he has proceeded as he himself explained, first to re-cement the fabric of the Alliance and then to impose upon the reinforced structure the logical French thesis of force."—Times : 30th April, 1921.

remedy.* So at least I should surmise seeing that, during the years 1901-1902 Churchill took a line of his own about the Boer indemnities: he was clear for indemnities provided the victors paid them.

In a letter I wrote him directly peace was signed, I pressed upon him the idea of granting a constitution to the Boers so soon as their arms were handed over, pointing out that as we held 36.000 prisoners we should get a British majority in the Raad at the same time that our horn would be morally much exalted. I wrote on the same lines to George Wyndham. Winston replied that he agreed; that the idea was brilliant, but that, unluckily, there was only one living soul in the United Kingdom who would support it and his name was Lloyd George. How strange even in a few brief years are the ups and downs and upside downs of history. But although politicians may stand cn their heads principles remain upright. History will repeat itself, and as Campbell-Bannerman dished the Tories by being magnanimous to the Boers so will some new, unknown statesman dish the Coalition."

His Great Decision A ND it came to pass in those days that, D in the fullness of time. Churchill was a Liberal and was despitefullv treated by many a fair weather friend. For the party system as practised in these islands of the blessed is peculiar. A man may turn his coat as-often as ever he likes so long as the party turn theirs too. Yet if, when the party turns, he does dare keep his coat on there is a cat o’nine tails ready to flog him back into line. This is the word RAT. Yet rats leave sinking ships whereas the silly cockroaches stick to them.

That’s my way of putting the issue— not Winston’s way. The Conservative ship was unseaworthy because her planks were rotten. It was doomed because she had suddenly been switched off the trade wind route to hunt for Treasure Island amidst hurricanes. Winston was neither a rat nor a blackbeetle. He was a human being, conscient of his own motives; cleaving to the views upon which he had been elected; determined not to knuckle under to anv personage, however senior or splendid, who had seized upon the helm -without a mandate. What looked to others like a change of sides appeared to himself as a farewell to politics. He never dreamed of holding office for many years to come and he began to study for the law. Small wonder! The followers of Sulla are always more savage than the followers of Marius: the white terror more deadly than the red. The story of the escape from Pretoria was revived. Parallels were drawn between the desertion of his comrades in the enemy’s prison and his desertion of the Conservatives in their selfmade prison.

Fiscals began in 'C3; Churchill crossed the floor late in '04 ana me ship sank in '05. Whenever Churchill spoke it was the Opposition and not the orator who foamed at the mouth. When he supported the grant of a constitution to the Boers his remarks were made the occasion of a special outburst of fury; being held to be a betrayal of the Army of South Africa and a specially bad instance of the mean, turn-coat methods of Campbell-Bannerman. Now mark what follows, for it is not 1 often in life that misrepresentations go so far; or, that they can be so completely refuted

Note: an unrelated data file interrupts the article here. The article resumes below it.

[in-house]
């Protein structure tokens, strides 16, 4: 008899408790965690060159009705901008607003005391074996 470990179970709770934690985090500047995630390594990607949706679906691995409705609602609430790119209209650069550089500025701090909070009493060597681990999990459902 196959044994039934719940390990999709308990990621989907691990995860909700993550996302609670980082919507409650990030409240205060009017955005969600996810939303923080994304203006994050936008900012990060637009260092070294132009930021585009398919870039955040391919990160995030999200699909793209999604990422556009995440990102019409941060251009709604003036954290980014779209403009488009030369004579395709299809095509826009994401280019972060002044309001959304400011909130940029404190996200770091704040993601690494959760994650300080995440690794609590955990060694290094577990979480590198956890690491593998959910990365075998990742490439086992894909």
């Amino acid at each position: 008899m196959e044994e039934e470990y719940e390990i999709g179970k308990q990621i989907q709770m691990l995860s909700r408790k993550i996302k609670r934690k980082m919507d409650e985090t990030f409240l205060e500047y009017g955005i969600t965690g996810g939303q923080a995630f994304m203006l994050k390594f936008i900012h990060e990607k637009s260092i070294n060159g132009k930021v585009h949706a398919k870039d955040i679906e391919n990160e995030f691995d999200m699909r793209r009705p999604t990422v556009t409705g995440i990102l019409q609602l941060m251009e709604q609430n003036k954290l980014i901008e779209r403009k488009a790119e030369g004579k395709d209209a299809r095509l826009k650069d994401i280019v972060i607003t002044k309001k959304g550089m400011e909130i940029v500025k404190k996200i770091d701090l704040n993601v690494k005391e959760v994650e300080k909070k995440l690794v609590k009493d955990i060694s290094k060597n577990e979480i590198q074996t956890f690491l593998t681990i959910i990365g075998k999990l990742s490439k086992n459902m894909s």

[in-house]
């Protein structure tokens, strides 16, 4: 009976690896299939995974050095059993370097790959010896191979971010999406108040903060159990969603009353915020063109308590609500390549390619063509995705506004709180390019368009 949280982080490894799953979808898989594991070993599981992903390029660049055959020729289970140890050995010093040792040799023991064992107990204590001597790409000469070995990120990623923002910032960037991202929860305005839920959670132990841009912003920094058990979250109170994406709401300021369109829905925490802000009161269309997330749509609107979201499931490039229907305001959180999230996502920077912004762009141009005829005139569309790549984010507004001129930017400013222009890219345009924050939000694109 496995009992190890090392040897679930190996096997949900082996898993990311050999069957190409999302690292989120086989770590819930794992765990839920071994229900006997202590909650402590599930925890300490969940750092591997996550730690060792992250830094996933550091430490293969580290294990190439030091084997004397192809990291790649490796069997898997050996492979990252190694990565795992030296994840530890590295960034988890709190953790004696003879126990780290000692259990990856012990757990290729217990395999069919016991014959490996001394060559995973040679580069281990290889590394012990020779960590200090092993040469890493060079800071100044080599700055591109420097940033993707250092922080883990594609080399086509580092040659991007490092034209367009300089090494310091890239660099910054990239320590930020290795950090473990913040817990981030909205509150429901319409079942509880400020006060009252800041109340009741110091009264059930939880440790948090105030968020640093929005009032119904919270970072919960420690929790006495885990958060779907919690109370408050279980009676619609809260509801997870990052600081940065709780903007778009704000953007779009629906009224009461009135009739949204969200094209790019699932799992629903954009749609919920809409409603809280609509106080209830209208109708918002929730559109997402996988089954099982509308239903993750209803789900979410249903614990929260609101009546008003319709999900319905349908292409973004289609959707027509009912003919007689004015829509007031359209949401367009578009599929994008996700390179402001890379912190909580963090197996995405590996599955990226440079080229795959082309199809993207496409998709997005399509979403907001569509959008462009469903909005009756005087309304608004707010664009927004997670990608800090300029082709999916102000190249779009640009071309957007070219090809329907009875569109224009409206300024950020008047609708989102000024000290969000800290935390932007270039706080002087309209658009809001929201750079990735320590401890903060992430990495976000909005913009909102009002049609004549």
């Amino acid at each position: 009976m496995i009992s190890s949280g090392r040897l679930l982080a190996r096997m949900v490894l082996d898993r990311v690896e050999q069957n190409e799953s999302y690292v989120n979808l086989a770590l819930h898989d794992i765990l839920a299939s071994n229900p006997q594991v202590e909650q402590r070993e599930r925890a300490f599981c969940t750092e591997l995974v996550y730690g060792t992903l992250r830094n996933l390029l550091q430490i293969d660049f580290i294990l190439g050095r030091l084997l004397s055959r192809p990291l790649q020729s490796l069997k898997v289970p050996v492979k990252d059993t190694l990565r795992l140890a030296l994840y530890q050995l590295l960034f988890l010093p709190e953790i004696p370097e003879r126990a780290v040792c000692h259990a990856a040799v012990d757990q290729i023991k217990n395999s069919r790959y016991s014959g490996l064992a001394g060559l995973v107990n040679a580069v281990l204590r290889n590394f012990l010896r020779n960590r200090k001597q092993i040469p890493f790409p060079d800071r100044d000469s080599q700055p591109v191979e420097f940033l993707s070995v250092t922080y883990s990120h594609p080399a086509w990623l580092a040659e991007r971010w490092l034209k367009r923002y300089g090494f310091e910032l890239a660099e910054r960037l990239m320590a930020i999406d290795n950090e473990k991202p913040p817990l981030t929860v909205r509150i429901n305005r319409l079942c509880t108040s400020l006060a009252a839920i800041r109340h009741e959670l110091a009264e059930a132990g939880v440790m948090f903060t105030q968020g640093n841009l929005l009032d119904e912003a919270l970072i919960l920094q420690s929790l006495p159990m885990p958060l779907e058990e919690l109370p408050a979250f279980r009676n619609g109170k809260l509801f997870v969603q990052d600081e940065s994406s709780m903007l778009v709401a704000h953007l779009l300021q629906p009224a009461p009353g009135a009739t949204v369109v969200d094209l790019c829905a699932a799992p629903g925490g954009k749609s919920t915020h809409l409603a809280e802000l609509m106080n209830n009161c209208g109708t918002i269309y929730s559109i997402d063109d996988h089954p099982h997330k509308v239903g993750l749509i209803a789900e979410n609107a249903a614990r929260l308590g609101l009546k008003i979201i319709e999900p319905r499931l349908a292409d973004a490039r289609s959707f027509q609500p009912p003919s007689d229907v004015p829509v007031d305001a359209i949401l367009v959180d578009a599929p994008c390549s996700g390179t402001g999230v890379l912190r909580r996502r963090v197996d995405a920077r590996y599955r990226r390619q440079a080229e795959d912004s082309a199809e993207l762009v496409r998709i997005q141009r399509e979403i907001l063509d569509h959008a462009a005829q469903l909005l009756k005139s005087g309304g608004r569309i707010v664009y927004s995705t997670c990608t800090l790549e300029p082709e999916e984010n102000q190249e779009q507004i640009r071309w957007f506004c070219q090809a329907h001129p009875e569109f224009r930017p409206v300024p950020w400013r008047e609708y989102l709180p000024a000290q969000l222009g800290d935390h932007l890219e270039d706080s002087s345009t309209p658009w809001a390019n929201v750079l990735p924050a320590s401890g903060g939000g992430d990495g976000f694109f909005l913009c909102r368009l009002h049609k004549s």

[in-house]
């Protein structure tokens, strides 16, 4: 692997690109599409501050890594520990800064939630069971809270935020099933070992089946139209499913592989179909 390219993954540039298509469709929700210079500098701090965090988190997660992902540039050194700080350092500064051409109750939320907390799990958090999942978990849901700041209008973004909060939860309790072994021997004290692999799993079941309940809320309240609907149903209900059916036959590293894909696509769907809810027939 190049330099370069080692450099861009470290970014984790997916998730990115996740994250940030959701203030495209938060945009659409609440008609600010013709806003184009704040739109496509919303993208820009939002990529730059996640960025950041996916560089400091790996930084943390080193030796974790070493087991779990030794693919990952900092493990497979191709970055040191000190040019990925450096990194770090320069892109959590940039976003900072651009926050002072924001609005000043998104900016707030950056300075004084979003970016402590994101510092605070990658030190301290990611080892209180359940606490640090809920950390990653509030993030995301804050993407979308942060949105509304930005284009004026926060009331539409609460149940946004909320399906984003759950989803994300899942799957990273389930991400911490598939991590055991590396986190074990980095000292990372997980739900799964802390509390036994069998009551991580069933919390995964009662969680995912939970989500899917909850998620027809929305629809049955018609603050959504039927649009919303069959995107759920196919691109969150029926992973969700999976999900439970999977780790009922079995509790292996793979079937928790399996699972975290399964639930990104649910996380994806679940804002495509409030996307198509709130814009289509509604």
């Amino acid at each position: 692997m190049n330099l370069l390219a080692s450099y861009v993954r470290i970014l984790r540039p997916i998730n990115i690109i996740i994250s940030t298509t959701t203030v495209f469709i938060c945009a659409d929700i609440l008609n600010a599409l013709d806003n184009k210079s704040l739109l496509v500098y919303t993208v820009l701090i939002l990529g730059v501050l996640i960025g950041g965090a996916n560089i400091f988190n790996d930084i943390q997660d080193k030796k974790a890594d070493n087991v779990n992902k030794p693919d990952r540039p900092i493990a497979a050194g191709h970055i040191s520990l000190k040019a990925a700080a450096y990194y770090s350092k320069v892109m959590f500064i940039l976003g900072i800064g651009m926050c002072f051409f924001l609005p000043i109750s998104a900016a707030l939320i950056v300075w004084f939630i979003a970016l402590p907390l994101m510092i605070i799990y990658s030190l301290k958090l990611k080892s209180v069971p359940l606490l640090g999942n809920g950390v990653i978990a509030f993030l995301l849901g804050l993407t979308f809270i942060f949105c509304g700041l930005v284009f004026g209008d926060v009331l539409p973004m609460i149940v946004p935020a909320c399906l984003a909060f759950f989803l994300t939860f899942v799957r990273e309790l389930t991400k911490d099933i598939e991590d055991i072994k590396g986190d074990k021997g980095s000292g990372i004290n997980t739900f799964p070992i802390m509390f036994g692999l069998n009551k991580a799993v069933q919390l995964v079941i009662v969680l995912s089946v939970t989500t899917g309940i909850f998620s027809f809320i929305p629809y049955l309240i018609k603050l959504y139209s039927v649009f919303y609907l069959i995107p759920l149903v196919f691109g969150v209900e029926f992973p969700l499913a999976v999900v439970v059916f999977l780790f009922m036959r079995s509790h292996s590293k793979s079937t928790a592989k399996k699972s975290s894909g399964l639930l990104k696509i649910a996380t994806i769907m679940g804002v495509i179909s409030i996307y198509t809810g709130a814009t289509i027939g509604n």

While the peace negotiations were actually going on I wrote Churchill letter after letter urging him to see Mr. Chamberlain and to try and arrange with him, Mr. Brodrick and Lord Roberts that the Boers should receive magnanimous treatment and, more especially, that Louis Botha

might be given a brigade at Aldershot and that de la Rey and Smuts should each be fitted out with some sort of a commando in South Africa. Here is his answer, the original of which I hold:

“105 Mount Street, W., June 25th, 1902.

“My dear General,

“Many thanks for your last three letters, all of which have been most pleasant to read and to receive.

“How thankful you must be at the result which has been achieved, and to think that you yourself were able to exert a powerful and effective influence, not only upon the War but upon the negotiations. I am quite certain that the Boer leaders have been powerfully impressed by the courtesy and respect which is entertained for them by the English commanders. As a nation it seems to me they possess qualities quite different to their individual qualities, and instead of being a matter of fact, secluded, sober, plainly dressed folk, they are, when they get together, as full of military vanity and desire for glory and renown as any nation bas ever been; and they have moreover (so it has always seemed to me) a very curious and complete comprehension of the soldier’s mind and the soldier’s point of view. If this be true, I find myself able at once to understand how beneficent an influence men like Kitchener and yourself must have had upon the course of events.